As part of their Astrophysics and Space Science Library series, Springer has published the volume 'Low Frequency Astronomy and the LOFAR observatory'. The book is based on material from the Third LOFAR Data Processing School, which took place at ASTRON in November 2014. The school featured nineteen lectures by experts in the field and with LOFAR in particular; five tutorial sessions; two evening lectures; and a tour of the LOFAR core area near Exloo. Fifty participants attended the event.

Published by the editorial team, 14 December 2018

This book was inspired by the excellent standard reference 'Synthesis Imaging in Radio Astronomy II' (1999), by Taylor, Carilli and Perley eds. With the LOFAR volume, our ambition was to provide additional information that is specifically needed to supplement the education of young radio astronomers working at low frequencies, and especially with LOFAR.

This book required important efforts from all the authors and was a long time in the making. Many aspects of the rapidly evolving LOFAR system have matured in the meantime. While these are obviously tracked regularly on the LOFAR webpages, we consider this book an important reference documentation of the LOFAR system and invite users to make it part of their collection.

The editors wish to thanks the organisers of the School, the lecturers and evening speakers, and the tutorial session leaders. A special thank-you goes to School participants, who have worked very hard to generate the images on the cover of the book and who have inspired the lecturers and tutors to do their best in helping you navigate the world of LOFAR. Finally, we wish to thank the authors of the chapters included in this book, not only for contributing their material, but also for their patience as the entirety of the volume came together.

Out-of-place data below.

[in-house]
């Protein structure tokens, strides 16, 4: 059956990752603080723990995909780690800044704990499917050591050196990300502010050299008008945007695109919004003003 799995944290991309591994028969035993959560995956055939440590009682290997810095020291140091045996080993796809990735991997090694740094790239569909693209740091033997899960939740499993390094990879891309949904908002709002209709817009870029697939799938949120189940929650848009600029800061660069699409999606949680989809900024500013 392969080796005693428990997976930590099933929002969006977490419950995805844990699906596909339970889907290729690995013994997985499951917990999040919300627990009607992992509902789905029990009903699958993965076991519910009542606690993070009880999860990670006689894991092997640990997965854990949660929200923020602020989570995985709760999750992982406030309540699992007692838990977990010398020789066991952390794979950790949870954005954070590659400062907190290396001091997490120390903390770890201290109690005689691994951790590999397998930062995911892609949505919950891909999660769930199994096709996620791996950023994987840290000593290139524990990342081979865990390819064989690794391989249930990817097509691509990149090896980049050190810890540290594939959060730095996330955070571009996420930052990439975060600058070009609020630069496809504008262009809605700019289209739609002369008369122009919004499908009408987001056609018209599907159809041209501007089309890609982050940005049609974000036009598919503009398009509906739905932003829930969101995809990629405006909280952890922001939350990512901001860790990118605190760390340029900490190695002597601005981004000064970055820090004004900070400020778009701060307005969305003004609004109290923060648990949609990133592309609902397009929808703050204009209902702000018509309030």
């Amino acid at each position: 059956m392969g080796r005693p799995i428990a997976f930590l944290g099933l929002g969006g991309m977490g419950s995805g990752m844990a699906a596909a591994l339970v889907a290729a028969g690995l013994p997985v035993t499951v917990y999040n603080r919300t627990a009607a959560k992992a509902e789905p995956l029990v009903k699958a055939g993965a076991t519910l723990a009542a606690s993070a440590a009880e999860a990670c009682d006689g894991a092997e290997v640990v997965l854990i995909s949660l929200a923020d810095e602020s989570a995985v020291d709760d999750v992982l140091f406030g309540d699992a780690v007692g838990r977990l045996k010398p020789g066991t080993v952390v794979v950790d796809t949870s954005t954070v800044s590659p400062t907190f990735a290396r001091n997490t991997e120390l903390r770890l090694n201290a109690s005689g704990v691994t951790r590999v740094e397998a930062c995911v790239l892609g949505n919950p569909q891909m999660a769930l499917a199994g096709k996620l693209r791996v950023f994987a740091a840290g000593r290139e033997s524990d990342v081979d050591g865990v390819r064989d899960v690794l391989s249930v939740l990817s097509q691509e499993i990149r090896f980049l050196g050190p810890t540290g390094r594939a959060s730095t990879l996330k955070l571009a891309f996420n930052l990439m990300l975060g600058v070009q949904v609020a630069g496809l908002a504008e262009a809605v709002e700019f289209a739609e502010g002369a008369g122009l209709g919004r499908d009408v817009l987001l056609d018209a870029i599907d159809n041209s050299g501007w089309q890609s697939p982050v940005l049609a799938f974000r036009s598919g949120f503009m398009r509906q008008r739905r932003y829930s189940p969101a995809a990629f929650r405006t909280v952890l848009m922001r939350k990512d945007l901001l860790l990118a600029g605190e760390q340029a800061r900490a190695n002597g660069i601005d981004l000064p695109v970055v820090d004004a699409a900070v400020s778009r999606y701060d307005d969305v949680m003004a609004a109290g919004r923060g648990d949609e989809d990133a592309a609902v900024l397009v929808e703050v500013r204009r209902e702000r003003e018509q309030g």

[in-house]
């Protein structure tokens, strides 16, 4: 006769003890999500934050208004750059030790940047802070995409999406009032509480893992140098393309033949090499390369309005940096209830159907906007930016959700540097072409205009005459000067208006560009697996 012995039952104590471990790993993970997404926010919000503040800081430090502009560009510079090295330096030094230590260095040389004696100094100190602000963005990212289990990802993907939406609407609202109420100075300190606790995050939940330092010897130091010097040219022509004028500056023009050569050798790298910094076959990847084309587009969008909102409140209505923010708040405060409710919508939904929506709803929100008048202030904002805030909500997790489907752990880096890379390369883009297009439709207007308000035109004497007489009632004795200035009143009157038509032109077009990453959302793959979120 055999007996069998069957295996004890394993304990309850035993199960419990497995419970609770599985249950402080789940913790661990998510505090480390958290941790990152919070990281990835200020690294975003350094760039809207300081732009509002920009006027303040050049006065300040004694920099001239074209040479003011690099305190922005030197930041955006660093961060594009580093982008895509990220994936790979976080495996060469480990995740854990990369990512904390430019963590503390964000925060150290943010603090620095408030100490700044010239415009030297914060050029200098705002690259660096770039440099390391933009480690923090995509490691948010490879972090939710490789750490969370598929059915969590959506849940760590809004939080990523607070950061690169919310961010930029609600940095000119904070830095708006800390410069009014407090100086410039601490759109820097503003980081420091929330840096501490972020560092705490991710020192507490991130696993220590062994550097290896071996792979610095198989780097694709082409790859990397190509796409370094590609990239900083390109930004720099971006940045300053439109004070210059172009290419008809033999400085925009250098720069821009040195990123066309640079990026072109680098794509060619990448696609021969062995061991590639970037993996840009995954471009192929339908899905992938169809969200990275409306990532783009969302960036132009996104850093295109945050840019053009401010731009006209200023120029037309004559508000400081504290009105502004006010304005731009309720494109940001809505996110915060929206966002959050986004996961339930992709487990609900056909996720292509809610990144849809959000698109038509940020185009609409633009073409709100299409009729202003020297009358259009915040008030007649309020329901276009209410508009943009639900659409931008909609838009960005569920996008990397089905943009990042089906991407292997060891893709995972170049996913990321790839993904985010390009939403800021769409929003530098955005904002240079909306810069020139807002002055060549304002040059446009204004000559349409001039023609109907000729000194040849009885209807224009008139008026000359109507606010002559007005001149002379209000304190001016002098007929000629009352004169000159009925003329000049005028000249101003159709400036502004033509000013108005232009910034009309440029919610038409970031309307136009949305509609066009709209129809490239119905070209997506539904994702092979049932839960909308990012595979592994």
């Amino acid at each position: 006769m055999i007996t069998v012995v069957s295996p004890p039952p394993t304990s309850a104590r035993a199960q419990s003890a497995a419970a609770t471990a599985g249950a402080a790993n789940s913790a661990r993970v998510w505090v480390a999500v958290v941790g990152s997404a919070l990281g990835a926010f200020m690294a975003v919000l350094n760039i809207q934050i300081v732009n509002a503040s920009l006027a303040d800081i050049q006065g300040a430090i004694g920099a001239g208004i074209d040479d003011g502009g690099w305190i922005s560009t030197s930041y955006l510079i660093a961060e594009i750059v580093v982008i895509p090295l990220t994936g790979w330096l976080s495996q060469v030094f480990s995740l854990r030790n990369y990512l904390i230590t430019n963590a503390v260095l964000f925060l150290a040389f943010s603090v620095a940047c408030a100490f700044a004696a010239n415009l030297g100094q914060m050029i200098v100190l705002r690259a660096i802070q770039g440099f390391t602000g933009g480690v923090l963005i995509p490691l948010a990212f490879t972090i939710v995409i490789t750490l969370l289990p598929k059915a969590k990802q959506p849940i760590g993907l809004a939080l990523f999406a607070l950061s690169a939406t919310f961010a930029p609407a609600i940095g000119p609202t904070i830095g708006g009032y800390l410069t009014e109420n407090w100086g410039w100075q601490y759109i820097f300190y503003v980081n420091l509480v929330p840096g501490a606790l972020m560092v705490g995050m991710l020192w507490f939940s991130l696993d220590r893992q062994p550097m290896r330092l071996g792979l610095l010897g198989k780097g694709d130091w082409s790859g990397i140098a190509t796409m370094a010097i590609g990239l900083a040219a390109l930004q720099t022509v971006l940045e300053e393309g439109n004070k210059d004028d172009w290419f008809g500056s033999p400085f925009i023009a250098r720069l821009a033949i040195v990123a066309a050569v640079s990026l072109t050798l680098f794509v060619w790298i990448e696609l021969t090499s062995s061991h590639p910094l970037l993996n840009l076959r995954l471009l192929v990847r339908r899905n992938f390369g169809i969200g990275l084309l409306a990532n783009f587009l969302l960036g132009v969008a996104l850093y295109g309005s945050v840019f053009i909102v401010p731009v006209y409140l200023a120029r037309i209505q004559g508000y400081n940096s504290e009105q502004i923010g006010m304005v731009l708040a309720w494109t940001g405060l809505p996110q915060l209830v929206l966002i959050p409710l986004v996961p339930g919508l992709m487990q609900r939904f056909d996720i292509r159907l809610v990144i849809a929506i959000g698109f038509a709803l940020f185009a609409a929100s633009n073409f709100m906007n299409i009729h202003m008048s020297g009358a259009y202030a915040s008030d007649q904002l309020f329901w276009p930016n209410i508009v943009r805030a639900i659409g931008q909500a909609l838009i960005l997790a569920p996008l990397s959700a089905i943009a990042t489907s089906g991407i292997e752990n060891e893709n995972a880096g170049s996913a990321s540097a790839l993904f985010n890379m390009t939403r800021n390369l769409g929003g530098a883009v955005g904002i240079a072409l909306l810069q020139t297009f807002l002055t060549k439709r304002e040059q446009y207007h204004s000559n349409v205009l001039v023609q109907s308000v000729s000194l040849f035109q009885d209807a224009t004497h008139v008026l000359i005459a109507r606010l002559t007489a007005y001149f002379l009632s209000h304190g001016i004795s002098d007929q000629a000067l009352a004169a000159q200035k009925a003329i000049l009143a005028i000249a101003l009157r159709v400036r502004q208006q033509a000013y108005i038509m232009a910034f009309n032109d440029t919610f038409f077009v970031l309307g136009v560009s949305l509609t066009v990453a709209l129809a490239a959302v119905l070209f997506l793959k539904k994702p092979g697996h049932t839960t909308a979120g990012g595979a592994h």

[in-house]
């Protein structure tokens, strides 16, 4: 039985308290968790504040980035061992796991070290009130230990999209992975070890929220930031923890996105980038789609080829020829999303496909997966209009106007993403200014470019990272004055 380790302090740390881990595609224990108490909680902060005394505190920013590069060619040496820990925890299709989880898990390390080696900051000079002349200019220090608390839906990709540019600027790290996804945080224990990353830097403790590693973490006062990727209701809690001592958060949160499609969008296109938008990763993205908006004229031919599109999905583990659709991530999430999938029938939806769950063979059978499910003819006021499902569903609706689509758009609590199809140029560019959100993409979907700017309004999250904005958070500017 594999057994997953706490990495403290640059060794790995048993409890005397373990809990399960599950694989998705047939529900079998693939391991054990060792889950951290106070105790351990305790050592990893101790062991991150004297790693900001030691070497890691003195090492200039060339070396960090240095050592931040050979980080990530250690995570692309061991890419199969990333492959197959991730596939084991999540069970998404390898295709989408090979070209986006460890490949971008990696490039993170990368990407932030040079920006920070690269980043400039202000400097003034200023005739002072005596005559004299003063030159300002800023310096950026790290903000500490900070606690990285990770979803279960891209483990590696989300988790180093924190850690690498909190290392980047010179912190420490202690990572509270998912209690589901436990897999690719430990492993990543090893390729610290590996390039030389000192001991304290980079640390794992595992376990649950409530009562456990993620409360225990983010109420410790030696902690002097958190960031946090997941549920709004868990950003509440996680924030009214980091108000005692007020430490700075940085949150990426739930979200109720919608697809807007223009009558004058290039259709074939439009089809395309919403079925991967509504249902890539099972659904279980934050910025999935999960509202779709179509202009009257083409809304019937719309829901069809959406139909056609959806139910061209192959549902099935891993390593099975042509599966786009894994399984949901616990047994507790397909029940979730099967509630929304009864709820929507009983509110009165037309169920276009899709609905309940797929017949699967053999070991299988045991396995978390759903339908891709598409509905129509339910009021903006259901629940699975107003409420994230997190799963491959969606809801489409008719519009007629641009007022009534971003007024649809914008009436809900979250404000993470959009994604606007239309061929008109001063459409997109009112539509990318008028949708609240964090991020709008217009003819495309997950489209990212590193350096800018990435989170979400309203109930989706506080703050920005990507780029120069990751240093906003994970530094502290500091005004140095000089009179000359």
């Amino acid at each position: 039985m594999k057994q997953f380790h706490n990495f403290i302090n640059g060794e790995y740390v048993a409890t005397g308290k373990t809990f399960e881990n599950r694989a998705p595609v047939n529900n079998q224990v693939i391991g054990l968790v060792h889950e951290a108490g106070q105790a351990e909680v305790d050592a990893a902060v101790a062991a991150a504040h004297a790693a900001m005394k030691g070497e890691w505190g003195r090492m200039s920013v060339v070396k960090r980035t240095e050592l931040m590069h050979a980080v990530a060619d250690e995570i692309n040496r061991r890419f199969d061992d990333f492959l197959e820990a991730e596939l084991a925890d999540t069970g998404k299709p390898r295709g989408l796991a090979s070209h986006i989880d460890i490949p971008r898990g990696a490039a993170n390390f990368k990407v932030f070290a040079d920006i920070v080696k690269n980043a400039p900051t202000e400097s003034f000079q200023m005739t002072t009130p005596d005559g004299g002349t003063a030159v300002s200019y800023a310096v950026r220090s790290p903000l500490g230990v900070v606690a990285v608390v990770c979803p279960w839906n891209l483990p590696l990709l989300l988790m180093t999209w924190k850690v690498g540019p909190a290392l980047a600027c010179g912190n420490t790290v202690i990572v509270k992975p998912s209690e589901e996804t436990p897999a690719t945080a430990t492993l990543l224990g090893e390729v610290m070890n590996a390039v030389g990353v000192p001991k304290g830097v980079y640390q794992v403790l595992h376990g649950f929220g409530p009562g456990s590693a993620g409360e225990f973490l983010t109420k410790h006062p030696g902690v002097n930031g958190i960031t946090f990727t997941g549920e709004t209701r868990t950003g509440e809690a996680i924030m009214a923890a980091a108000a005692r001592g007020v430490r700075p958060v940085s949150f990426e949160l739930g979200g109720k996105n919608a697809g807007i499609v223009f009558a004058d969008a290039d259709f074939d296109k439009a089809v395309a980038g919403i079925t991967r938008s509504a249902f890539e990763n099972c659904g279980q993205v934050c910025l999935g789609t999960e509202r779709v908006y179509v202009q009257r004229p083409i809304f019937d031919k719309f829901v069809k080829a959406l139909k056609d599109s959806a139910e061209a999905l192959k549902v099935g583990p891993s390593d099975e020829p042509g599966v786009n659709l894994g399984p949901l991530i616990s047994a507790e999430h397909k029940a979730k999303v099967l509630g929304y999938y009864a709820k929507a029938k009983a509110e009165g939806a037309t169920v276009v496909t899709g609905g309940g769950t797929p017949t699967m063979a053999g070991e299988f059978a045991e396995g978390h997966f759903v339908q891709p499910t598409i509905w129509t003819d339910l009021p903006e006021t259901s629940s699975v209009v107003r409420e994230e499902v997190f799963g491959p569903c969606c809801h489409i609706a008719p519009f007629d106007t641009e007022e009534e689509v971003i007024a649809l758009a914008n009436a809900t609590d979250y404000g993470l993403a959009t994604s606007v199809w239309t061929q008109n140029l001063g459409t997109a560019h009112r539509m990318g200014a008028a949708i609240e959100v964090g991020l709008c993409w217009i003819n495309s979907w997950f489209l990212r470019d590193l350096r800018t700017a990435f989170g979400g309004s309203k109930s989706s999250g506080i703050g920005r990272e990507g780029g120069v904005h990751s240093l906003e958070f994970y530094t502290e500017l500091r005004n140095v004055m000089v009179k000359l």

The book can be downloaded here.


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Daily image of the week

On June 13-17, the LOFAR Family Meeting took place in Cologne. After two years LOFAR researchers could finally meet in person again. The meeting brings together LOFAR users and researchers to share new scientific results.

Our renewed ‘Melkwegpad’ (Milky Way Path) is finished! The new signs have texts in Dutch on the one side and in English on the other side. The signs concerning planets have a small, 3D printed model of that planet in their centre.
#Melkwegpad @RTVDrenthe

Daily image of the week

The background drawing shows how the subband correlator calculates the array correlation matrix. In the upper left the 4 UniBoard2s we used. The two ACM plots in the picture show that the phase differences of the visibilities vary from 0 to 360 degrees.

Daily image of the week: Testing with the Dwingeloo Test Station (DTS)
One of the key specifications of LOFAR2.0 is measuring using the low- and the highband antenna at the same time. For this measurement we used 9 lowband antenna and 3 HBA tiles.